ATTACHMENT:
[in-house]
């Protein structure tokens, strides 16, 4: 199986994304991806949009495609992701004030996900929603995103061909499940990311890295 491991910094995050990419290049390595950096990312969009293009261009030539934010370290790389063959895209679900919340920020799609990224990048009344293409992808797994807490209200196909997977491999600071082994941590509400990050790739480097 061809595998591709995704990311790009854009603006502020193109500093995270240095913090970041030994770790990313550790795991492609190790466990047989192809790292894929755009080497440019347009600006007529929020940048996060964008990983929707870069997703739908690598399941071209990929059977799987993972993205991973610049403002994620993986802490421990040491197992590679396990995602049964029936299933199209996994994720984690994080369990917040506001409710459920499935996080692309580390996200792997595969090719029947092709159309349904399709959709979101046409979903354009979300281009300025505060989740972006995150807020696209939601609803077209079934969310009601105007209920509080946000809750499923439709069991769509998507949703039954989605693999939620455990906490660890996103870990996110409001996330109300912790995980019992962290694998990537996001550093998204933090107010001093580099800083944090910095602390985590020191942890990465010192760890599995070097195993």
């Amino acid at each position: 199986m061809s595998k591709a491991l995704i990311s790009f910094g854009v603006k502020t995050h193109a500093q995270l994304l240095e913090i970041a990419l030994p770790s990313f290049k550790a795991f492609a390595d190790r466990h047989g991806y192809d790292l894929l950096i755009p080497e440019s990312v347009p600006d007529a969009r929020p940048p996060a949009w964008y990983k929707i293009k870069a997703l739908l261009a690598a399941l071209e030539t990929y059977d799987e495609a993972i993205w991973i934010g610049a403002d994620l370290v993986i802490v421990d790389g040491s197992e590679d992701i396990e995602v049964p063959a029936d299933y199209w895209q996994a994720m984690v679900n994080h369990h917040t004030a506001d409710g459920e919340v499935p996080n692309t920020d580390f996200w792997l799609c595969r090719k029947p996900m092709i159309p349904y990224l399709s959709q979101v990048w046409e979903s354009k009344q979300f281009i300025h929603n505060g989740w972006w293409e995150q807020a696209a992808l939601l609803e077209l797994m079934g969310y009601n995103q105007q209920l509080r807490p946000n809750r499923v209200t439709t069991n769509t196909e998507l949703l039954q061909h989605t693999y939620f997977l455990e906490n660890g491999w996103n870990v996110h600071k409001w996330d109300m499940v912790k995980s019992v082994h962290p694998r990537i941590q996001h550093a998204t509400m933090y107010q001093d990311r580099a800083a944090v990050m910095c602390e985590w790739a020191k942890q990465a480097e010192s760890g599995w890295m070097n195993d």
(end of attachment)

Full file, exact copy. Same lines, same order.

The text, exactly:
[in-house]
């Protein structure tokens, strides 16, 4: 199986994304991806949009495609992701004030996900929603995103061909499940990311890295 491991910094995050990419290049390595950096990312969009293009261009030539934010370290790389063959895209679900919340920020799609990224990048009344293409992808797994807490209200196909997977491999600071082994941590509400990050790739480097 061809595998591709995704990311790009854009603006502020193109500093995270240095913090970041030994770790990313550790795991492609190790466990047989192809790292894929755009080497440019347009600006007529929020940048996060964008990983929707870069997703739908690598399941071209990929059977799987993972993205991973610049403002994620993986802490421990040491197992590679396990995602049964029936299933199209996994994720984690994080369990917040506001409710459920499935996080692309580390996200792997595969090719029947092709159309349904399709959709979101046409979903354009979300281009300025505060989740972006995150807020696209939601609803077209079934969310009601105007209920509080946000809750499923439709069991769509998507949703039954989605693999939620455990906490660890996103870990996110409001996330109300912790995980019992962290694998990537996001550093998204933090107010001093580099800083944090910095602390985590020191942890990465010192760890599995070097195993």
């Amino acid at each position: 199986m061809s595998k591709a491991l995704i990311s790009f910094g854009v603006k502020t995050h193109a500093q995270l994304l240095e913090i970041a990419l030994p770790s990313f290049k550790a795991f492609a390595d190790r466990h047989g991806y192809d790292l894929l950096i755009p080497e440019s990312v347009p600006d007529a969009r929020p940048p996060a949009w964008y990983k929707i293009k870069a997703l739908l261009a690598a399941l071209e030539t990929y059977d799987e495609a993972i993205w991973i934010g610049a403002d994620l370290v993986i802490v421990d790389g040491s197992e590679d992701i396990e995602v049964p063959a029936d299933y199209w895209q996994a994720m984690v679900n994080h369990h917040t004030a506001d409710g459920e919340v499935p996080n692309t920020d580390f996200w792997l799609c595969r090719k029947p996900m092709i159309p349904y990224l399709s959709q979101v990048w046409e979903s354009k009344q979300f281009i300025h929603n505060g989740w972006w293409e995150q807020a696209a992808l939601l609803e077209l797994m079934g969310y009601n995103q105007q209920l509080r807490p946000n809750r499923v209200t439709t069991n769509t196909e998507l949703l039954q061909h989605t693999y939620f997977l455990e906490n660890g491999w996103n870990v996110h600071k409001w996330d109300m499940v912790k995980s019992v082994h962290p694998r990537i941590q996001h550093a998204t509400m933090y107010q001093d990311r580099a800083a944090v990050m910095c602390e985590w790739a020191k942890q990465a480097e010192s760890g599995w890295m070097n195993d």